By John Ikani
In a continent of 54 states, less than 10 countries have the capacity to print their own currencies or mint their own coins, decades after independence.
To simply put, at least 40 African countries print their money overseas, mostly in Europe (UK, France and Germany) and North America, raising questions about self-sufficiency.
Only a handful of African countries, like Nigeria, Morocco, Kenya, Algeria, South Africa, the Democratic Republic of Congo, Egypt, Sudan, and Zimbabwe have enough resources to print their own currencies or mint their coins. They sometimes supplement production with imports.
More about countries with printing capabilities
In Africa’s most populous state, Naira notes and coins are printed or minted by the Nigerian Security Printing and Minting (NSPM).
The West African state sometimes supplements production with imports from other overseas printing and minting companies. All notes and coins are issued by the Central Bank of Nigeria (CBN).
Up in the North Western corner of Africa, the Dirham is the official currency of the Kingdom of Morocco. It is printed by the Bank al-Maghrib.
In the East African Community, Kenya is one of just two nations that print their money. The Kenyan banknotes (Kenyan Shilling) are printed in Nairobi by security printer De La Rue.
It would be interesting to note that the Central Bank of Kenya on 31 May 2019, issued a new family of banknotes without the portraits of known Kenyan individuals, as mandated by the revised Constitution of Kenya of 2010.
Also situated in North Western Africa, Algeria is demonstrating self-sufficiency like her neighbour Morocco.
The Algerian Currency known as the Dinar (DZD) is printed by ‘Banque d’Algérie,’ the Algerian Central Bank.
In Southern Africa, a decision by the South African Government to print South African currency locally led to the establishment of the South African Bank Note Company in 1958.
The company which is a joint venture between the South African Reserve Bank and Bradbury Wilkinson, has its factory situated in Pretoria.
The Democratic Republic of Congo and Kenya (already discussed above) are the only East African Countries that produce their own currencies at home.
The Congolese Franc is the currency of the DRC, and the Banque Centrale du Congo (Central Bank of the Congo), is responsible for issuing and printing the Country’s Currency.
The Central Bank of Egypt has a printing house which was established in 1967, culminating the efforts of the Central Bank of Egypt (CBE) over the years, allowing the CBE to print money (Egyptian Pound) locally instead of abroad.
In Sudan, the Central Bank of Sudan and Sudan Currency Printing Press are in charge of printing the Sudanese Pound.
The Sudan Currency Printing Press is a private enterprise of limited liability established in May 1994 in accordance with the 1925 company law.
Zimbabwe temporarily stopped printing its currency in April 2009 as it resorted to using currencies of other countries until it ultimately settled for the United States dollar by the end of that year.
2019 was the year when the Zimbabwean government announced the resumption of money printing and reintroduction of the ‘Zimbabwe Dollar,’ and decreed that all foreign currency was no longer legal tender.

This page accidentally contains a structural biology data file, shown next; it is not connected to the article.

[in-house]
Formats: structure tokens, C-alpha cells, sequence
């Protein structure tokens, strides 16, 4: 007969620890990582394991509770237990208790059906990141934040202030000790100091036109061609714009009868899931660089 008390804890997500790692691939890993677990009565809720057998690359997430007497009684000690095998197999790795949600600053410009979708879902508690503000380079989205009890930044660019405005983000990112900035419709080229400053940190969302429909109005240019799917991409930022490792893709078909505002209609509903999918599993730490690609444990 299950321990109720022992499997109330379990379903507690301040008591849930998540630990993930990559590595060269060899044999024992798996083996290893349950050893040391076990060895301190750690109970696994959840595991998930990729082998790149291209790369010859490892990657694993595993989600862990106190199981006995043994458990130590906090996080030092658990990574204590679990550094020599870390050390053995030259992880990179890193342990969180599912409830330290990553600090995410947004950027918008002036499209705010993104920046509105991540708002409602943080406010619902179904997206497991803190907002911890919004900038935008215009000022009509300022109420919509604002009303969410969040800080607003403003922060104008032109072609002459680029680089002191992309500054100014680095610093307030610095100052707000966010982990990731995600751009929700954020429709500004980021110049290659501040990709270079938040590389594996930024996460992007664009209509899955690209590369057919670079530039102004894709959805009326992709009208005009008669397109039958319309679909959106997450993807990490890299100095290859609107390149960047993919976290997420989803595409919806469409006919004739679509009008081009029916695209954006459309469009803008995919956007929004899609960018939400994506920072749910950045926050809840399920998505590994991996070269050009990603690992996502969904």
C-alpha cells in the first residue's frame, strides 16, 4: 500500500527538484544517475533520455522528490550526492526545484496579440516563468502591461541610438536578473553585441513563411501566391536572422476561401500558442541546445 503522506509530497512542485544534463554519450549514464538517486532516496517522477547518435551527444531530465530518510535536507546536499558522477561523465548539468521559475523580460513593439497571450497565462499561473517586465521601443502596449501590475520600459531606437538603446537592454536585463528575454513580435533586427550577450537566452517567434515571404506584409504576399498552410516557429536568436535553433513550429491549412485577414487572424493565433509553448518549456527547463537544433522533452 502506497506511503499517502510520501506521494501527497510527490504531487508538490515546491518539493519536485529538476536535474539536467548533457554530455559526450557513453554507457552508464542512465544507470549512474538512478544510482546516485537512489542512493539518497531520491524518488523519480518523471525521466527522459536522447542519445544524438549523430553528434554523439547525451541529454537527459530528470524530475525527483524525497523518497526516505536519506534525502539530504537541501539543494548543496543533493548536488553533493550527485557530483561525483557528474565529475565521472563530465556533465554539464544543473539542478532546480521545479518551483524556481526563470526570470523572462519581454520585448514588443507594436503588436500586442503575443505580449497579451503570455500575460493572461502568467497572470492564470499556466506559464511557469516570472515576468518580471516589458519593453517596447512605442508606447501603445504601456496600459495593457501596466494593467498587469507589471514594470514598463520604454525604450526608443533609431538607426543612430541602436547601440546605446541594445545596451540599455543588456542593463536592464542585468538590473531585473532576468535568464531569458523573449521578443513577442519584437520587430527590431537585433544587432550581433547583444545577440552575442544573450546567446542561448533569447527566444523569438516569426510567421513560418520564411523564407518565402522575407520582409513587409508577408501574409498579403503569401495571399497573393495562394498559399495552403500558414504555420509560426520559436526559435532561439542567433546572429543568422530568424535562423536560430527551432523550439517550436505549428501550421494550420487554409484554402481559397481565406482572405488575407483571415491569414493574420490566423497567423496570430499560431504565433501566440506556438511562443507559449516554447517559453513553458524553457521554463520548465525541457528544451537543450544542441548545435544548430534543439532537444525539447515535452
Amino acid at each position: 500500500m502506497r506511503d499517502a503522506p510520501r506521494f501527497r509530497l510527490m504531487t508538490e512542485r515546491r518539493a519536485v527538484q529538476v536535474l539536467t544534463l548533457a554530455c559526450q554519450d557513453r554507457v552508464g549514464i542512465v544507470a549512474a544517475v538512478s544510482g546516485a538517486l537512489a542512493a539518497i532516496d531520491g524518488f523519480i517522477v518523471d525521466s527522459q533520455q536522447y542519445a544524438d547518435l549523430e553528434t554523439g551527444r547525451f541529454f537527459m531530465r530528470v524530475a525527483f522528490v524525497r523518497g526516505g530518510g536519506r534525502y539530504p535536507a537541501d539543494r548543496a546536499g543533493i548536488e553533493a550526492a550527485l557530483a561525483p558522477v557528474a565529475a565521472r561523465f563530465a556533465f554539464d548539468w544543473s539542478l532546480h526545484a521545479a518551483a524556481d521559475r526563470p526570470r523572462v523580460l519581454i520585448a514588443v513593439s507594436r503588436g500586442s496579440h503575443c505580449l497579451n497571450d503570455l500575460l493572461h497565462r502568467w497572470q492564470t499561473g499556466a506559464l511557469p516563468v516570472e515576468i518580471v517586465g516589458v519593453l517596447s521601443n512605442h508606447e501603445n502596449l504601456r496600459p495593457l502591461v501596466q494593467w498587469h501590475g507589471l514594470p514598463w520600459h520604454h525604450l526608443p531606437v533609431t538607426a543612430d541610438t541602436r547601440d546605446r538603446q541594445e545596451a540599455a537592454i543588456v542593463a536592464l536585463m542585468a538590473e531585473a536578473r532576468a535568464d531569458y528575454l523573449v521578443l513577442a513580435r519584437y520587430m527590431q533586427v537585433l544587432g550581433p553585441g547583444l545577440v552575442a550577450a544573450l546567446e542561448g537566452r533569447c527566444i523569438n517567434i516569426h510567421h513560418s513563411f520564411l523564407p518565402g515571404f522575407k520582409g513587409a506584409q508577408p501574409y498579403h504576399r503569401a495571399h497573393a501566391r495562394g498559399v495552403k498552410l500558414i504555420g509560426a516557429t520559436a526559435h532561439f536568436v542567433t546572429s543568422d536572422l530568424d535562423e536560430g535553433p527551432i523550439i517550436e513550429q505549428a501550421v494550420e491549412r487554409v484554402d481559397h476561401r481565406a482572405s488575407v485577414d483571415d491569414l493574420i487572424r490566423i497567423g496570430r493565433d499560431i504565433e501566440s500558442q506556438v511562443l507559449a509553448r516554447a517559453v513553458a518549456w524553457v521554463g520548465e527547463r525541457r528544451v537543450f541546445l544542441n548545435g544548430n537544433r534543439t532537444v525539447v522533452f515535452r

Countries without printing capabilities
On the flip side, countries like Ethiopia, Libya and Angola — along with 14 other countries — place orders from British banknote printing giant De La Rue.
Furthermore, six or seven other nations, including South Sudan, Tanzania and Mauritania, are said to print theirs in Germany’s Giesecke+Devrient.
At the same time, most French-speaking African countries are known to print their money with France’s central bank and with the French printing company Oberthur Fiduciaire.
What prompts them to outsource their currency production?
Outsourcing currency production comes at a huge cost for African nations.
According to Deutsche Welle [DW]: “since these countries usually order millions of notes to be carted in containers, they usually have to pay hefty shipping fees.”
DW cited an example with Gambia which outsources its printing to UK companies with shipping costs racking up a high bill of £70,000 (€84,000, $92,000).
This explains why a delegation from The Gambia visited the Nigerian Central Bank in July 2021, asking if the Gambian Dalasi could be ordered from its West African neighbour, thereby incurring lesser costs.
It is instructive to note that while Gambia can print her money in-country, it makes economic sense for the nation to outsource production. It is for the same reason other African countries tread the same path, thus dismissing the argument of self-sufficiency.
Mma Amara Ekeruche from the African Center for Economics Research explained this better to DW. According to her: “When a country’s currency is not in high demand — and not used globally like the US dollar or the British pound — it makes little financial sense to print it at home due to the high cost involved.”
She went on to note that money-printing machines usually churn out millions of notes at a time. As a result, countries with smaller populations, like The Gambia or Somaliland, would have more money than they needed if they printed their own.
“If a country prints one banknote for €10 at home and sees that it can print it for about €8 abroad, why would they incur more costs? It won’t make sense,” Ekeruche explained.
The article concludes by noting that while economic sense abounds in outsourcing the printing of currency, African nations should strive to domicile the activity in-continent.
Theoretically, African countries could choose those with printing capabilities since there’s likely some idle capacity, just like Gambia’s proposed partnership with Nigeria.